The ‘‘Our town’’ column is compiled each month for the New Paltz Times by Carol Johnson, coordinator of the Haviland-Heidgerd Historical Collection. The entries have been copied from the February issues of the New Paltz Independent.
Opening Saturday, Feb. 8: She accompanied a convoy of ships carrying nearly a thousand Holocaust refugees from Naples to New York, where they would live until the end of the war at an Army camp in Oswego.
For her senior research project, Jaimie Kaefer, a December 2019 graduate of the SUNY New Paltz Environmental Geochemical Science program, used wood samples from a recently demolished house adjacent to the Wallkill Valley Rail Trail between Rosendale and Kingston to determine the age of the structure.
When it opened in 1932, inmates at Wallkill Correctional Facility lived in four housing wings, each containing 42 cells, with bathrooms and recreation rooms on each wing, much like a college dormitory. They were allowed to keep the keys to their own rooms.
Millipedelike creatures called myriapods likely shared this forest ecosystem, but dinosaurs would not begin to evolve for another 140 million years.
Matthew Vassar barely acquired any formal education, being kicked out of night school after throwing a bottle of ink at the schoolmaster who had just smacked him in the head with a ruler. A niece named Lydia Booth, who had begun her teaching career as a private tutor and opened the Cottage Hill Seminary on Poghkeepsie’s Garden Street, was the first to plant in Matthew’s mind the notion that a fully accredited college for women was direly needed.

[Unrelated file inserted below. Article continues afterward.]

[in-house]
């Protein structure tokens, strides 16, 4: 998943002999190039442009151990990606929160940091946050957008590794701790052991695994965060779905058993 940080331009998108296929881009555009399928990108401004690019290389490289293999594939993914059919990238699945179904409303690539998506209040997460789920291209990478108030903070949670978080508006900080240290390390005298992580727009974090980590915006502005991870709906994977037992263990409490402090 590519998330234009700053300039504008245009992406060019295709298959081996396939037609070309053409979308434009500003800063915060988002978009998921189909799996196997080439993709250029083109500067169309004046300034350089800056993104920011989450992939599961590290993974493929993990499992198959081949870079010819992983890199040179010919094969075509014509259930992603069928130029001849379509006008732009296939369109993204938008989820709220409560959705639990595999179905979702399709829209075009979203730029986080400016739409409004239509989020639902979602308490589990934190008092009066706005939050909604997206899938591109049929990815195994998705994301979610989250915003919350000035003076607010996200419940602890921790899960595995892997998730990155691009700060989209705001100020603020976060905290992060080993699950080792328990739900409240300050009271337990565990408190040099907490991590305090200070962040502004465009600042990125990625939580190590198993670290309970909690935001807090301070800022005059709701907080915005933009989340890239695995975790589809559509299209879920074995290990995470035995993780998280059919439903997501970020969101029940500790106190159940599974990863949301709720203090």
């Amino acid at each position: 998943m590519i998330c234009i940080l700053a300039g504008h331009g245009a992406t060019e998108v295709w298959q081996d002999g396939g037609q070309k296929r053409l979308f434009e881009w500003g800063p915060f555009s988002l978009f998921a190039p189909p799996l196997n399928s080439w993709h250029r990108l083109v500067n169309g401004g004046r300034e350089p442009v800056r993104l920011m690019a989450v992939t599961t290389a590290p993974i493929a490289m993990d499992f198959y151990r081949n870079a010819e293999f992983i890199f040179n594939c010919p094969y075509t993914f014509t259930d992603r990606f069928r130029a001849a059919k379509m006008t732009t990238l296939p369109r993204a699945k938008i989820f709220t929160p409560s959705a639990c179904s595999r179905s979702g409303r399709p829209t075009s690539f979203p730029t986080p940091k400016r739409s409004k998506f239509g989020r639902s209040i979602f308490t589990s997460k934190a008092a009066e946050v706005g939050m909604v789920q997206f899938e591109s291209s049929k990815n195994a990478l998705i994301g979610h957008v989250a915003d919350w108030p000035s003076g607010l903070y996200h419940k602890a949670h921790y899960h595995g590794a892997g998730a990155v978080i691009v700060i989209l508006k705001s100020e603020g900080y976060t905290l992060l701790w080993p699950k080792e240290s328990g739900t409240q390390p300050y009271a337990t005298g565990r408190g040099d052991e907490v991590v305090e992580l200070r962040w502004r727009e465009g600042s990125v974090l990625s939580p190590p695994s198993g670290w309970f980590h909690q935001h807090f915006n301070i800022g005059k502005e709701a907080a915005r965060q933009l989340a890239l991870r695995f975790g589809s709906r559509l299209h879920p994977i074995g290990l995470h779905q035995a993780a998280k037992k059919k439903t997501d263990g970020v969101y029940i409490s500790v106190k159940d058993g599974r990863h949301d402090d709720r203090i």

“Water/Ways” explores the ways in which water affects our everyday lives. It’s an essential component of life on our planet, environmentally, culturally and historically.
Although the Gunks are known more for their abrupt drop-offs than for their slopes or their altitude, they did enjoy a brief heyday as a downhill destination.
Duck Pond Cabin foundation at Mohonk Preserve evokes era of hands-on learning.
The Cornell Steamboat Company’s fleet was the dominant towing operation on the Hudson from 1880 to the 1930s, peaking at more than 60 vessels.